black holes and gray matter. in one thousand tangos.

             

Americans love Mexican food. We consume nachos, tacos, burritos, tortas, enchiladas, tamales and anything resembling Mexican in enormous quantities. We love Mexican beverages, happily knocking back huge amounts of tequila, mezcal and Mexican beer every year. We love Mexican people—as we sure employ a lot of them. Despite our ridiculously hypocritical attitudes towards immigration, we demand that Mexicans cook a large percentage of the food we eat, grow the ingredients we need to make that food, clean our houses, mow our lawns, wash our dishes, look after our children. As any chef will tell you, our entire service economy—the restaurant business as we know it—in most American cities, would collapse overnight without Mexican workers. Some, of course, like to claim that Mexicans are “stealing American jobs”. But in two decades as a chef and employer, I never had ONE American kid walk in my door and apply for a dishwashing job, a porter’s position—or even a job as prep cook. Mexicans do much of the work in this country that Americans, provably, simply won’t do. 

We love Mexican drugs. Maybe not you personally, but “we”, as a nation, certainly consume titanic amounts of them—and go to extraordinary lengths and expense to acquire them. We love Mexican music, Mexican beaches, Mexican architecture, interior design, Mexican films.

So, why don’t we love Mexico?”

"In the service of our appetites, we spend billions and billions of dollars each year on Mexican drugs—while at the same time spending billions and billions more trying to prevent those drugs from reaching us. The effect on our society is everywhere to be seen. Whether it’s kids nodding off and overdosing in small town Vermont, gang violence in LA, burned out neighborhoods in Detroit— it’s there to see. What we don’t see, however, haven’t really noticed, and don’t seem to much care about, is the 80,000 dead—mostly innocent victims in Mexico, just in the past few years. 80,000 dead. 80,000 families who’ve been touched directly by the so-called “War On Drugs”.   

Mexico. Our brother from another mother. A country, with whom, like it or not, we are inexorably, deeply involved, in a close but often uncomfortable embrace.”

Bourdain: Under the Volcano |  PARTS UNKNOWN

"I wasn’t surprised that the President of France threw over his First Lady (who was not even his wife, but his ex-mistress girlfriend) for a pretty movie star. Americans expect that of France. (Except maybe the part about the First Lady being hospitalized for being dumped.) If an American president did something that he’d be in big trouble, but it seems like the French actually like Mr. Hollande more now that’s he dumped the woman who broke up his marriage for a prettier woman who’s a movie star. Apparently 89% of the French public prefers the new mistress. …

I understand France. But I’m still trying to figure it out the mistress thing. … 

For the French l’amour is a way of life and it seems kind of smuttily, interestingly attractive. ‘Fuck me now!’ For Americans l’amour is something to think about while you play with yourself.

I am an American. I love women. I like women. Sometimes it has even seemed that I liked them almost too much. I have been married at least three times. And I wasn’t always faithful, although now I am on a long streak of my best behavior, but one thing is for sure: I never had a mistress. Never. Not once. Not even close. …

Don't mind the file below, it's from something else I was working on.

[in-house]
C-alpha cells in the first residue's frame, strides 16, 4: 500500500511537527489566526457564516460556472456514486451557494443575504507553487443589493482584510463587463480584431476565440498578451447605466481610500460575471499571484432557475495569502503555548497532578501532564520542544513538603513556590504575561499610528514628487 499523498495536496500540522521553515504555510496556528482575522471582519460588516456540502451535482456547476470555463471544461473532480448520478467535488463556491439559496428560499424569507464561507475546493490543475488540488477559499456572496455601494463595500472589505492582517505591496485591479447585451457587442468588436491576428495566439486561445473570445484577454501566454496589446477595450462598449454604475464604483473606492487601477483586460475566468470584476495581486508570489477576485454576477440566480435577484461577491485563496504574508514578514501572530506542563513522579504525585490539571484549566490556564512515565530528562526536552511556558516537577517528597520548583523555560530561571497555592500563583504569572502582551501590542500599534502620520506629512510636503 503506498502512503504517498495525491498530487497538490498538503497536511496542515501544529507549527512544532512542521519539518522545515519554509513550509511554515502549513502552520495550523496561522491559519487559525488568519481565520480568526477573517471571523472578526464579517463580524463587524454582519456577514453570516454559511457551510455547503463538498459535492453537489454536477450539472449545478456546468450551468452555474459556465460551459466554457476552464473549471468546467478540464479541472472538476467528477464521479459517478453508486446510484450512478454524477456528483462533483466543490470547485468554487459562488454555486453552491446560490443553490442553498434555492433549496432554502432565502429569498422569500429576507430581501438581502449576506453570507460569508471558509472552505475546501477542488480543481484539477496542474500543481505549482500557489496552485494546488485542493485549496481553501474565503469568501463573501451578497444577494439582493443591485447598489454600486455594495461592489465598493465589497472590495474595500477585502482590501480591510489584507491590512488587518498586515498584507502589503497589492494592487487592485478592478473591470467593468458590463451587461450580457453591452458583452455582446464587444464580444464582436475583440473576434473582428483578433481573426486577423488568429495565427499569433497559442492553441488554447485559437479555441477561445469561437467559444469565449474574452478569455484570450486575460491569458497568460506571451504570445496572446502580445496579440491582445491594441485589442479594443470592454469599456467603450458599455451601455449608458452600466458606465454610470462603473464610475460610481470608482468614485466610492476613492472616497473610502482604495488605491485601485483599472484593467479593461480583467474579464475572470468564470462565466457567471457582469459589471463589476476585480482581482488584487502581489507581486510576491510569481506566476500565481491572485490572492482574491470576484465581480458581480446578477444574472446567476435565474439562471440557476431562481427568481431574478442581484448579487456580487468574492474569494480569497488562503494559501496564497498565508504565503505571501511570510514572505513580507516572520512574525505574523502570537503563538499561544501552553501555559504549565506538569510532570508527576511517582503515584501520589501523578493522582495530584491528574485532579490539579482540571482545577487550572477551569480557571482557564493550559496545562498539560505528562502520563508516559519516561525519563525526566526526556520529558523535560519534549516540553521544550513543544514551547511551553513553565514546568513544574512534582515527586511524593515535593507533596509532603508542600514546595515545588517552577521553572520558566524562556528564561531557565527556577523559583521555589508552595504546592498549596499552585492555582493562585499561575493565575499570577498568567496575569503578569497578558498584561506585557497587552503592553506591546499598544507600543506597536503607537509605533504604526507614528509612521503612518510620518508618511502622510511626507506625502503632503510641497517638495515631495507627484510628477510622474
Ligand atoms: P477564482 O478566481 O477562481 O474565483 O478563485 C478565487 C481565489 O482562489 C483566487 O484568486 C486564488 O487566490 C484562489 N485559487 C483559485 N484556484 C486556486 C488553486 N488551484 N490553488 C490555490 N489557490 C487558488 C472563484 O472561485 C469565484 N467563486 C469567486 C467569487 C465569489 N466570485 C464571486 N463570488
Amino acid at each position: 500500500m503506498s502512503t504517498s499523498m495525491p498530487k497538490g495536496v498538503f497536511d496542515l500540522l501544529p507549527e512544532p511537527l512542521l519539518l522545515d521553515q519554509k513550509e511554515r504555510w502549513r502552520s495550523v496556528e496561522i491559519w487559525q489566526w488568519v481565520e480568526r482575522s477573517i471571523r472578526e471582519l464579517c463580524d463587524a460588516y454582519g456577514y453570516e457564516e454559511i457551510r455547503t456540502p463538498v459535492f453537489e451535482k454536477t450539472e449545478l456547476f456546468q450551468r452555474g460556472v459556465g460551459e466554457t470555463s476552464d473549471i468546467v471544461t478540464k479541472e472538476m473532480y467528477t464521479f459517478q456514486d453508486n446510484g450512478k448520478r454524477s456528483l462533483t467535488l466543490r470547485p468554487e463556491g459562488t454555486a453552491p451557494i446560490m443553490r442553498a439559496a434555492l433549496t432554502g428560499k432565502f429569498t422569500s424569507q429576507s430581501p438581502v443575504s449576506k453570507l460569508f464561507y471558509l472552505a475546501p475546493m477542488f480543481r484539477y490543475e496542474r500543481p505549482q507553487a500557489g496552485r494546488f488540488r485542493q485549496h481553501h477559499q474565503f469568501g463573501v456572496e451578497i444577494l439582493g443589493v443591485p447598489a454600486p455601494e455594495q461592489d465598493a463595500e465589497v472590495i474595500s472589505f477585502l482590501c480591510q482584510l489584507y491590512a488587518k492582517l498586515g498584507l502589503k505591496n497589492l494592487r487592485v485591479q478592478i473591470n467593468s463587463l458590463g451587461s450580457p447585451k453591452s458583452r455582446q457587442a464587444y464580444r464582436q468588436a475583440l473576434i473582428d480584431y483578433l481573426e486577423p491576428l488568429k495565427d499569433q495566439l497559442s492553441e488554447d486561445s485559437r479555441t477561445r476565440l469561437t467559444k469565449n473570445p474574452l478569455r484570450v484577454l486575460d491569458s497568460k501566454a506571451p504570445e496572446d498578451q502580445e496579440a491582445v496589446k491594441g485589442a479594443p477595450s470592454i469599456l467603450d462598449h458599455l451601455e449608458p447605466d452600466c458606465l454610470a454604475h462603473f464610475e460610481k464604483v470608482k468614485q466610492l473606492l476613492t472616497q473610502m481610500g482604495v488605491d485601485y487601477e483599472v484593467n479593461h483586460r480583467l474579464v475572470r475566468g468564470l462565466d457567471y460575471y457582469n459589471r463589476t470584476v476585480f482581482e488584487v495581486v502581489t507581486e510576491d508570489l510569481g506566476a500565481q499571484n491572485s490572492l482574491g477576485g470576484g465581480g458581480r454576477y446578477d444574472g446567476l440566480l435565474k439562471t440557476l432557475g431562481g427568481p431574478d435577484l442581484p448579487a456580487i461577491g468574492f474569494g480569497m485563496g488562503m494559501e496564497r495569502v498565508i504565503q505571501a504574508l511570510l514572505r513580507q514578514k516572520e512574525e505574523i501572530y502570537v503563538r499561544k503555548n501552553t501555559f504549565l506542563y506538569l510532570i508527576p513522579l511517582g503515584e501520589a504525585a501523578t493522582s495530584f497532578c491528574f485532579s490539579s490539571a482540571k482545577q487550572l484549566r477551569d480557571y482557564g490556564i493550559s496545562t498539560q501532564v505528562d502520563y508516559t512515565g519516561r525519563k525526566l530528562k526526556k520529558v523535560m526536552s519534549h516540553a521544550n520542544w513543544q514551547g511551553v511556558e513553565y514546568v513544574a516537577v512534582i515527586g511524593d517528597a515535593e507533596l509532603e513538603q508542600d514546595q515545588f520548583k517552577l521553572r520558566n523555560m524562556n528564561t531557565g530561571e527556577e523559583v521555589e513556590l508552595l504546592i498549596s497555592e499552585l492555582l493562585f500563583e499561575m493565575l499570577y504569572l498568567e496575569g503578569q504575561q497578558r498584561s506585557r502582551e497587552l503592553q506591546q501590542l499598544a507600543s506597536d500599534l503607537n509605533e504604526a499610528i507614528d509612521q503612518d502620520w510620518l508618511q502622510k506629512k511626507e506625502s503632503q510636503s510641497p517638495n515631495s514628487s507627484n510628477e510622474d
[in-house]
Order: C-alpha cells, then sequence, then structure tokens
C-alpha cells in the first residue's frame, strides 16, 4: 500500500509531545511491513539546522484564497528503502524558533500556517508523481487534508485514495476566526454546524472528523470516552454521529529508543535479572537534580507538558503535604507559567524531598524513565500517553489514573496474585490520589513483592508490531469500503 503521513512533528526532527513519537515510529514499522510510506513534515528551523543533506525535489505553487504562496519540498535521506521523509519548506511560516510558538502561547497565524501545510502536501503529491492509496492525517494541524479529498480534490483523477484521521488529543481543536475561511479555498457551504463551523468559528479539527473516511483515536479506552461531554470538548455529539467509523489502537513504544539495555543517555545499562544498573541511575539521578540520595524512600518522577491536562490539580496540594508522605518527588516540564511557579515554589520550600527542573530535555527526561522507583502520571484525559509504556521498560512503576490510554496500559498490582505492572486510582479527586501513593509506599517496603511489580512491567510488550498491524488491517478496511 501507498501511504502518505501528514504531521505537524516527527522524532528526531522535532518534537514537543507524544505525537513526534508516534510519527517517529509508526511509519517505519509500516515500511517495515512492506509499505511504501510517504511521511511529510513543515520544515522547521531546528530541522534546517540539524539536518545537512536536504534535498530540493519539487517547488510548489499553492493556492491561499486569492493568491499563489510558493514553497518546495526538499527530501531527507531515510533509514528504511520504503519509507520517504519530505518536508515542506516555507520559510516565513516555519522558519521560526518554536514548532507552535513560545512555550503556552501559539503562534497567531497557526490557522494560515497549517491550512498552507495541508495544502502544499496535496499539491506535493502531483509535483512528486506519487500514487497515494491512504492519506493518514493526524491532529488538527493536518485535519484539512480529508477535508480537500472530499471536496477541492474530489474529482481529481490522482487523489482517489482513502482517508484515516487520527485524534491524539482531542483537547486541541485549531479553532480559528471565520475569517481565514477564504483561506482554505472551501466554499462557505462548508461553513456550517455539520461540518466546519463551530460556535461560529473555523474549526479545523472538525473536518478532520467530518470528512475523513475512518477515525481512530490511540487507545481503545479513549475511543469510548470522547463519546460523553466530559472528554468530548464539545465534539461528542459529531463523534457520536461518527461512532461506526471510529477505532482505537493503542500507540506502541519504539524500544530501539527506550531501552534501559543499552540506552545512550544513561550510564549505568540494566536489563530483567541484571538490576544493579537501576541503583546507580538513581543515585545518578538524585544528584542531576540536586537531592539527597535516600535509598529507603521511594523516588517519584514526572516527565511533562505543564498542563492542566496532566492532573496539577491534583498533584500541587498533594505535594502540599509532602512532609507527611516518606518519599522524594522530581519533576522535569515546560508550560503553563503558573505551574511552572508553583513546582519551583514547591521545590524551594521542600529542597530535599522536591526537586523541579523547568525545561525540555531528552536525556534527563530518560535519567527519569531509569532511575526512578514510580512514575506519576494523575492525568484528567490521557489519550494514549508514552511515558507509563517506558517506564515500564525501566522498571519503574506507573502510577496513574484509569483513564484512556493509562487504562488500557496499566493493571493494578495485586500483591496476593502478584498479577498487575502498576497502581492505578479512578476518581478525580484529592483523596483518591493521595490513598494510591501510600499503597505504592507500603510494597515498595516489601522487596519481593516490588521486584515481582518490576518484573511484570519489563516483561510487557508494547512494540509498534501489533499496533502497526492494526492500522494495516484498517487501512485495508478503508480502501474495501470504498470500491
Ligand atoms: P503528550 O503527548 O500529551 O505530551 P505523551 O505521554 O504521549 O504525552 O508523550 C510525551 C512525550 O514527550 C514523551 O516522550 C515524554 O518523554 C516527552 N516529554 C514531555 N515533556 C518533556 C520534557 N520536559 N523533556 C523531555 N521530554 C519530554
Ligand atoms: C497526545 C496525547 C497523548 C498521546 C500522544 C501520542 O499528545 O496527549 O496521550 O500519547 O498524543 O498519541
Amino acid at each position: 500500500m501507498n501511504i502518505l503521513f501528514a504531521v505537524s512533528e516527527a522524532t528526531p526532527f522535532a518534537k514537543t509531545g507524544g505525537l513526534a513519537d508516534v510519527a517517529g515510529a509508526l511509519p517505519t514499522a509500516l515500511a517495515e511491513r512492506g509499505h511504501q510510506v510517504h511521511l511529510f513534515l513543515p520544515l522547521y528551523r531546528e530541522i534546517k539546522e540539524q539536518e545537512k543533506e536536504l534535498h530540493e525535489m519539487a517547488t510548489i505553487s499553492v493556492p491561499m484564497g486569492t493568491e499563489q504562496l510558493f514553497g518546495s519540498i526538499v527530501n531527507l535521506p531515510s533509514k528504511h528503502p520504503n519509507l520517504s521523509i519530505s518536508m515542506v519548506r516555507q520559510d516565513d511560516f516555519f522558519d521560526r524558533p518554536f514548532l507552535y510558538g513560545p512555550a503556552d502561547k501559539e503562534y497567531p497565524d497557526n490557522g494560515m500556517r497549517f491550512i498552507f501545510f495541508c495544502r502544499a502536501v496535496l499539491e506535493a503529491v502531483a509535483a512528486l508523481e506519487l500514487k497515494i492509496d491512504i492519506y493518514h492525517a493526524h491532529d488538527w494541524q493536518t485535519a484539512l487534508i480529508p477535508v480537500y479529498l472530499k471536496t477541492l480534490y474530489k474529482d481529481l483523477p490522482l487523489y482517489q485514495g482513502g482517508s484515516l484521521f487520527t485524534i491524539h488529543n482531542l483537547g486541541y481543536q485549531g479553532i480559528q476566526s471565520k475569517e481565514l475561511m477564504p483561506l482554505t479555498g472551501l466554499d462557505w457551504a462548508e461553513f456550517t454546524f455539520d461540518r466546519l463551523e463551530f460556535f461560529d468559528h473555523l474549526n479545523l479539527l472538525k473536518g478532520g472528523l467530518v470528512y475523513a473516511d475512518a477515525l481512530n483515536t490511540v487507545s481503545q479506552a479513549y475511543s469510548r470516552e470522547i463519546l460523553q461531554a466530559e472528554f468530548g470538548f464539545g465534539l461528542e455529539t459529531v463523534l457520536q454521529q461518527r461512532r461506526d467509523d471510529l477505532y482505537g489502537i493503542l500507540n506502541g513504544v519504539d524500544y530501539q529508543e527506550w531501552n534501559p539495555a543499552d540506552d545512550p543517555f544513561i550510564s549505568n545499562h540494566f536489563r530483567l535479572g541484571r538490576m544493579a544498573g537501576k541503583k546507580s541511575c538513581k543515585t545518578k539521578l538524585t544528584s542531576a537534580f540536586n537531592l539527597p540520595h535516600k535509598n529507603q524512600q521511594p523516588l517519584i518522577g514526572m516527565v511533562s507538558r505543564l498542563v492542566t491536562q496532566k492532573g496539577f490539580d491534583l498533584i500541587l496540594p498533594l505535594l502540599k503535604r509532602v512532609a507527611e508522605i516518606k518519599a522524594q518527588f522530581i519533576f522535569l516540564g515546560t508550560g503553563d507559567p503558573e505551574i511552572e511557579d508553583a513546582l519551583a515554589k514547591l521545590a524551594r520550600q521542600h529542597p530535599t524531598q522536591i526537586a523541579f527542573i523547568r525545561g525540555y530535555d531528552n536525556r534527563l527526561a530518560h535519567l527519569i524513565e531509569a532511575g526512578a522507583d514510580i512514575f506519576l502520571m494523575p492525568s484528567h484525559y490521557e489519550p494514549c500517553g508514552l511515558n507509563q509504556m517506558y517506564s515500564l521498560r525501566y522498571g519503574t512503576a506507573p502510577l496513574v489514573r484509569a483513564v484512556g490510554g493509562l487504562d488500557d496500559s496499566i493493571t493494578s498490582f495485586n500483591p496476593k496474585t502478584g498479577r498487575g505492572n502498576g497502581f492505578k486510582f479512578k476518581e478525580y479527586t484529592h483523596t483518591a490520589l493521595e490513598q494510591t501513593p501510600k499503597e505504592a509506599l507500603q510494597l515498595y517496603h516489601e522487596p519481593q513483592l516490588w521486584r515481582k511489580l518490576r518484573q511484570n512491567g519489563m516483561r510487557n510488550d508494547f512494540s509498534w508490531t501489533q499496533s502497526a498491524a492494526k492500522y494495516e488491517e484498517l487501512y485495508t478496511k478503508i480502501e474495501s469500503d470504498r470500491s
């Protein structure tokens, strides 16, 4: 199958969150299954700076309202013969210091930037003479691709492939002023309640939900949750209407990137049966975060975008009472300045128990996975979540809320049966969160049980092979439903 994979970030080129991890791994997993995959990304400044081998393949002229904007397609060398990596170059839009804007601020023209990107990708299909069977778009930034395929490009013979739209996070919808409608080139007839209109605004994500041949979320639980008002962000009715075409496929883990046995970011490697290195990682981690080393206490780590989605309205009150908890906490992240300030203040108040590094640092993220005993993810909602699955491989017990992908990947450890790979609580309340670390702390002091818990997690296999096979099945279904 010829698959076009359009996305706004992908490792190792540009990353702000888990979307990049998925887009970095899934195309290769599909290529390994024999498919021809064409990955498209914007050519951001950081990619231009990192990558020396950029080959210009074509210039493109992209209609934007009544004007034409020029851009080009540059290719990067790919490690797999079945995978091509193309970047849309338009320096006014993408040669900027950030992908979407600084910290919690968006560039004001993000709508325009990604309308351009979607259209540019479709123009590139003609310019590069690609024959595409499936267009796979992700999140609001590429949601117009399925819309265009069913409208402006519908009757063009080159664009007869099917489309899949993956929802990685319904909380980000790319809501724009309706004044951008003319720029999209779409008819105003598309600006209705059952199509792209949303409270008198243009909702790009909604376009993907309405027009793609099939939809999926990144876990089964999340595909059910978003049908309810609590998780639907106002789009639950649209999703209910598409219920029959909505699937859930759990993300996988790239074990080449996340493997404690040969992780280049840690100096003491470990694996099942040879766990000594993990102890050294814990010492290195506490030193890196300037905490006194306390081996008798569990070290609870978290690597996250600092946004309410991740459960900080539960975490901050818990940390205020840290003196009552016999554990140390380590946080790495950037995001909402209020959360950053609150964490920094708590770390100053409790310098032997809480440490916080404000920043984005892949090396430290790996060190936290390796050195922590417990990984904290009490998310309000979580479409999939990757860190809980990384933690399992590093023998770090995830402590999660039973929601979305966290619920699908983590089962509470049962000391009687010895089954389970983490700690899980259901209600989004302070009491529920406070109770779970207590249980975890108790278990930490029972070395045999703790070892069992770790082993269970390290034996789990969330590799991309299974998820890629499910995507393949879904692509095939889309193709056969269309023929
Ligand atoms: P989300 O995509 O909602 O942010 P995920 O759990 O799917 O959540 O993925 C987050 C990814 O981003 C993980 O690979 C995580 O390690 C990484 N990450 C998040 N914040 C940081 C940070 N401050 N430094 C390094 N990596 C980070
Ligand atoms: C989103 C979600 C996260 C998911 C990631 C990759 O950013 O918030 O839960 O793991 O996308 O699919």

I will probably never know anything more than I know now. Americans live in a female dominated sexual police state. There is a conspiracy here to keep men from fucking around. You get caught fucking around and you are going to pay, big time. Getting caught is an industry.”

Glenn O’BrienThe Mistress (France’s Secret Weapon)

11 Persian-American Artists Bringing Iran to the U.S. | Vanity Fair

1. Artist, photographer, and filmmaker Shirin Neshat, named “Artist of the Decade” in 2010.

2. Nina Seirafi, named one of Architectural Digest’s top 100 interior designers in the world (the “AD100”) in 2010.

3. The bisexual writer-director-actress Desiree Akhavan, hailed as “the next Lena Dunham” by the New York Post. Her debut film, Appropriate Behavior, a comic and sexually graphic story of coming out, premiered at Sundance this year.

4. Nariman Hamed, the son of actress Fatemeh Motamed-Arya, “the Meryl Streep of Iran,” is directing a documentary, Shirin, about the artist Shirin Neshat, with animation by Persepolis author Marjane Satrapi.

5. Nima Behnoud got his start re-designing jeans that had been dropped by the Red Cross on the Iran-Iraq border during the Iran-Iraq war. Now, Heidi Klum and other celebrities wear his calligraphy-laced clothing brand, Nimany. His Web site has been banned in Iran.

6. Hafez Nazeri, the son of Iran’s most prominent classical musician, Shahram Nazeri, is a composer who brings East and West together in hauntingly beautiful orchestral pieces. His fifth album, Untold, released by Sony March 11, was recorded in five countries with more than 35 Grammy Award-winning artists.

7. Habibi, the retro, all-girl, punk-rock band, based in Brooklyn, fronted by Rahill Jamalifard.

"Don’t Call Girls Bossy. Or Grown Women Aggressive.
Seriously, don’t do it. And while you’re at it, don’t call them pushy, angry, brusque, ballbusters, bitchy, careerist, cold, calculating — you get the point. Also: shrill and strident, both of which imply high-pitched and screechy women a la your mother, finger pointed, scolding you to clean your room. Bossy is the subject of the new Sandberg campaign, but it’s something linguists have written about for decades. The reality is that these words are rooted in stereotype, and they are only applied to women. Think about it: girls are bossy, boys have “leadership qualities.” Women are deemed aggressive, while men are simply decisive (or just, um, bosses). From Ruth Bader Ginsburg (called “a bitch” by her law school classmates) to the “ball-busting” Hillary Clinton, historians will tell you: women in power have long been punished for exhibiting qualities of assertiveness, because it veers from the “feminine” mold. And yet, isn’t it precisely those assertive qualities that will help women get ahead? If you wouldn’t call a dude these words, don’t say ‘em of a lady.